Krzysztof Penderecki
(c) Bruno Fydrich

Krzysztof Penderecki, one of the most outstanding contemporary composers died this morning at the age of 86. Born in 1933 in Dębica, he started composing at the age of 8. Here is his biography, with comments and memories from Remy Franck.

Penderecki achieved everything one could wish for as a composer, his works are performed all over the world and he was already in his lifetime a ‘classic’ of the 20th and 21st century. Krzysztof Penderecki composed outstanding oratorios, eight symphonies, stage and chamber music. Last year, in Warsaw, he told me that he had stopped composing but still had the wish to write at least one more work: his Ninth Symphony or another Passion.

He once told me: « I always write fast, that’s why I have composed so much. No, really, when I know where it’s going, when I’ve drawn up the plan, it goes fast, then it runs like clockwork. I am ambidextrous. When the right hand gets tired, I continue writing with the left. » Death prevented him from writing more works. He will take the plan of the so highly symbolic Ninth Symphony into his grave.

Krzysztof and Elzbieta Penderecki

Krzysztof Penderecki is the author of breakthrough works of Polish sonorism, as well as outstanding oratorios, symphonic, stage and chamber music. He was born on 23 November 1933 to a family with Polish-German-Armenian roots. He once told me: « Well, as a child I wanted to become a virtuoso, I played the violin and also the trumpet. In my home town there was an amateur orchestra. My father, a lawyer, was a violinist in that formation. And then they lost their trumpet player and my father said: You have to learn trumpet quickly now. And I learned it. A week later I was already in the first rehearsal. Then I also played bassoon. Later, when I composed my first concerto, the Capriccio for flute and orchestra, it was the first in a long, long series of instrumental concertos. That was perhaps because I had not achieved what I wanted to do, namely to become a virtuoso. Perhaps I was too lazy to practice. And you don’t need to practice composing.»

In 1951, Penderecki came to Krakow to take lessons with Franciszek Skolyszewski, among others. « This is where the conscious learning of composition began, » the composer said. In 1955, he enrolled at the Music High School in Krakow. Soon after graduation he became an assistant at the Composition Department of Stanislaw Wiechowicz. In 1972 he was appointed rector of the Academy of Music. Pendrecki taught both at his home university and abroad – in Essen, Germany, and Yale, USA.

In 1959 Krzysztof Penderecki took part in the Polish Composers’ Union competition. The first prize was a passport and a scholarship in the West. Penderecki was determined to get the Prize and had a phenomenal idea, as he said in a Pizzicato interview. « I decided to write three works, completely different pieces and used three different names to register the pieces. Finally, all three compositions were awarded. One won the first prize, the other two works took second place ex aequo. It was one of the greatest days of my life! » This was the real start of his career as a young composer.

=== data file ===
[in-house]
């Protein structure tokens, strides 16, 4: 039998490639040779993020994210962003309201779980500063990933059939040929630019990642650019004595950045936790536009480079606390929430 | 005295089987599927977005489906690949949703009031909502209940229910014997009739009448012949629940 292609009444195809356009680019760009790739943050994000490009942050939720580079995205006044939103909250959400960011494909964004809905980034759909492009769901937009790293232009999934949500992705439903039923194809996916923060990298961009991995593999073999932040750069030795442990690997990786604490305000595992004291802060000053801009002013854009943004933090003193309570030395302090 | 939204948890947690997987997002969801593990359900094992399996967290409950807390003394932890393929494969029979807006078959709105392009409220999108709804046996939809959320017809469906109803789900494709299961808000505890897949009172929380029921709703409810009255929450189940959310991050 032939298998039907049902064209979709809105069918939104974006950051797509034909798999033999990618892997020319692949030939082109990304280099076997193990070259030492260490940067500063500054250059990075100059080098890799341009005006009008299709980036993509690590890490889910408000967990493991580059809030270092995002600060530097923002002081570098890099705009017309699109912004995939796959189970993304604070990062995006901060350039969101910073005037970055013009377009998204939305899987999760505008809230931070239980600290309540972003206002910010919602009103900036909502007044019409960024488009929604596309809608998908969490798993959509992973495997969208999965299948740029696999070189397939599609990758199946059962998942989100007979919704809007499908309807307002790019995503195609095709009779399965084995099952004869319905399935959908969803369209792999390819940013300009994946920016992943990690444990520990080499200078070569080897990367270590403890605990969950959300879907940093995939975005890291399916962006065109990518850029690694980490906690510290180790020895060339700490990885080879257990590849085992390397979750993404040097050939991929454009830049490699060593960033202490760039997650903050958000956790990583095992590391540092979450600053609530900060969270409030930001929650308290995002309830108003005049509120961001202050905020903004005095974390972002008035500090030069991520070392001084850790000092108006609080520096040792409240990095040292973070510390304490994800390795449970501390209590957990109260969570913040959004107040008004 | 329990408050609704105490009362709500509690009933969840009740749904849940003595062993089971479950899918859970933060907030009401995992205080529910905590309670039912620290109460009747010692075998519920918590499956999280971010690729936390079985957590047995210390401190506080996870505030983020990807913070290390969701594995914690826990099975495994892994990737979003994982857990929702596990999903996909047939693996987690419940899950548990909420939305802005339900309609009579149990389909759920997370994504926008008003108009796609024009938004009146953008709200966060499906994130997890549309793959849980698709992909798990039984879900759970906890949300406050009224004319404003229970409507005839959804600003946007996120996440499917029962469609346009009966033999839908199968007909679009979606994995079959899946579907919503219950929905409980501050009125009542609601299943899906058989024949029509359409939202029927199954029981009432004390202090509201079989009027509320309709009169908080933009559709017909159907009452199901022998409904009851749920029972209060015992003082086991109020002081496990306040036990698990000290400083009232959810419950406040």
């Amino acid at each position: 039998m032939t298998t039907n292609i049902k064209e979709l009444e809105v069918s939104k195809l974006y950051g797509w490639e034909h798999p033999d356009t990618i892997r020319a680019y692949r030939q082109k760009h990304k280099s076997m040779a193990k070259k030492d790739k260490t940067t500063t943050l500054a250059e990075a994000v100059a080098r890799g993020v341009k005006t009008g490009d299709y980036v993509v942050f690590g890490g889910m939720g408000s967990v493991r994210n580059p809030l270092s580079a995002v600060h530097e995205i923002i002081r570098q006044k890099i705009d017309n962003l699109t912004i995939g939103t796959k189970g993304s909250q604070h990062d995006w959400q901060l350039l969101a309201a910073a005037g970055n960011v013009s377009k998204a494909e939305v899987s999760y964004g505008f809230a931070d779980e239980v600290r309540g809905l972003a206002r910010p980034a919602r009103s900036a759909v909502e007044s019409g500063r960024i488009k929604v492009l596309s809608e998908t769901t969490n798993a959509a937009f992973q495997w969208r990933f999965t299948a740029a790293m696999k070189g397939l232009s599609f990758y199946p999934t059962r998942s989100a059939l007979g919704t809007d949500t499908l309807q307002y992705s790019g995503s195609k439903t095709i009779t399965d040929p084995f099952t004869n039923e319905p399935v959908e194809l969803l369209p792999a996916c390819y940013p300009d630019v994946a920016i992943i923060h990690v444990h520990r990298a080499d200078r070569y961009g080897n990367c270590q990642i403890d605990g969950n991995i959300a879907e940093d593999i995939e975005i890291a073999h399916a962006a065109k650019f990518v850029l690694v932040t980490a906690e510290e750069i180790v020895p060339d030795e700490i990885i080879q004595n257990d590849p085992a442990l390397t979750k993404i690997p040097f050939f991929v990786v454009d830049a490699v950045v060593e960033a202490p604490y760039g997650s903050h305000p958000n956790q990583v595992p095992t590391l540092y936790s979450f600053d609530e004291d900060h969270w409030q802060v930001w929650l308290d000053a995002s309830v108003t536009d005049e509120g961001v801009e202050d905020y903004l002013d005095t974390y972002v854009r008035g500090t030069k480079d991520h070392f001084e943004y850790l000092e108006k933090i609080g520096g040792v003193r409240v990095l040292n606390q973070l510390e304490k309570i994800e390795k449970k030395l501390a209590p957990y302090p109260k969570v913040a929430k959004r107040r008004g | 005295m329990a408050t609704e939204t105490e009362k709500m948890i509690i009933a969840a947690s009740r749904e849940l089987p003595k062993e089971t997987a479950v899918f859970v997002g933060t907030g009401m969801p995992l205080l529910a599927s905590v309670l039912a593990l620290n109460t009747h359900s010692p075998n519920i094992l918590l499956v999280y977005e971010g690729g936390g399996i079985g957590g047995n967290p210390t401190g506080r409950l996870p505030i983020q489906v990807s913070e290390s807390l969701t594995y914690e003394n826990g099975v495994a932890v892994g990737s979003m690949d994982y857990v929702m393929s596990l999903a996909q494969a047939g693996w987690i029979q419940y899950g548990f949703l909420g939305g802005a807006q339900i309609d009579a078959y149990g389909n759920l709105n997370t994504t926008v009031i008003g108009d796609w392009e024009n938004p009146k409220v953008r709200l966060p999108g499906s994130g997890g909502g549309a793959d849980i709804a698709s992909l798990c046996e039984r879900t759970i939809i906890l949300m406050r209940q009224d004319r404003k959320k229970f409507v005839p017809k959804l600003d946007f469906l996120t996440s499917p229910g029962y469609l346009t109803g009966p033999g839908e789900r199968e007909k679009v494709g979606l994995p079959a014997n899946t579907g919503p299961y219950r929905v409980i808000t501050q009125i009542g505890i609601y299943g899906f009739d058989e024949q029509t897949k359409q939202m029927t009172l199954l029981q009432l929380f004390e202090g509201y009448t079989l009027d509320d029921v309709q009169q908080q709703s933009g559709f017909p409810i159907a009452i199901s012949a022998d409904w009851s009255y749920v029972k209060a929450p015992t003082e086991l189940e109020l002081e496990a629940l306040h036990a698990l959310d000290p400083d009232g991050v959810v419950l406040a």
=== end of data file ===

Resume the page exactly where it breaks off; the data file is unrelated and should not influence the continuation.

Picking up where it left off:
My last photo of  Krzysztof Penderecki (with Lawrence Foster), made in April 2019
(c) Remy Franck

Over the following years Penderecki wrote a lot, still searching for his style. Soon famous sonoristic compositions were created – in 1960 Anaklasis and Threnody for the Victims of Hiroshima, in 1961 Polimorphia and in 1962 Fluorescence. This preoccupation with sound culminated in De Natura Sonoris I, which frequently calls upon the orchestra to use non-standard playing techniques to produce original sounds and colours. A sequel, De Natura Sonoris II, was composed in 1971: with its more limited orchestra, it incorporates more elements of post-Romanticism than its predecessor. This foreshadowed Penderecki’s renunciation of the avant-garde in the mid-1970s.

One of his greatest works from the first period was the St. Luke Passion (1963–66). A deep believer, Penderecki continued to write pieces that explored the sacred in music. In the early 1970s he wrote a Dies irae, a Magnificat, and Canticum Canticorum Salomonis (Song of Songs) for chorus and orchestra.

In the 1970s, while he was a professor at the Yale School of Music, Penderecki’s style began to change. The Violin Concerto No. 1 largely leaves behind the tone clusters. This direction continued with the Symphony No. 2, Christmas (1980).

In 2012, Penderecki received the ICMA Lifetime Achievement Award. Here the composer is seen together wih ICMA President Remy Franck and Jury member Martin Hoffmeister (MDR)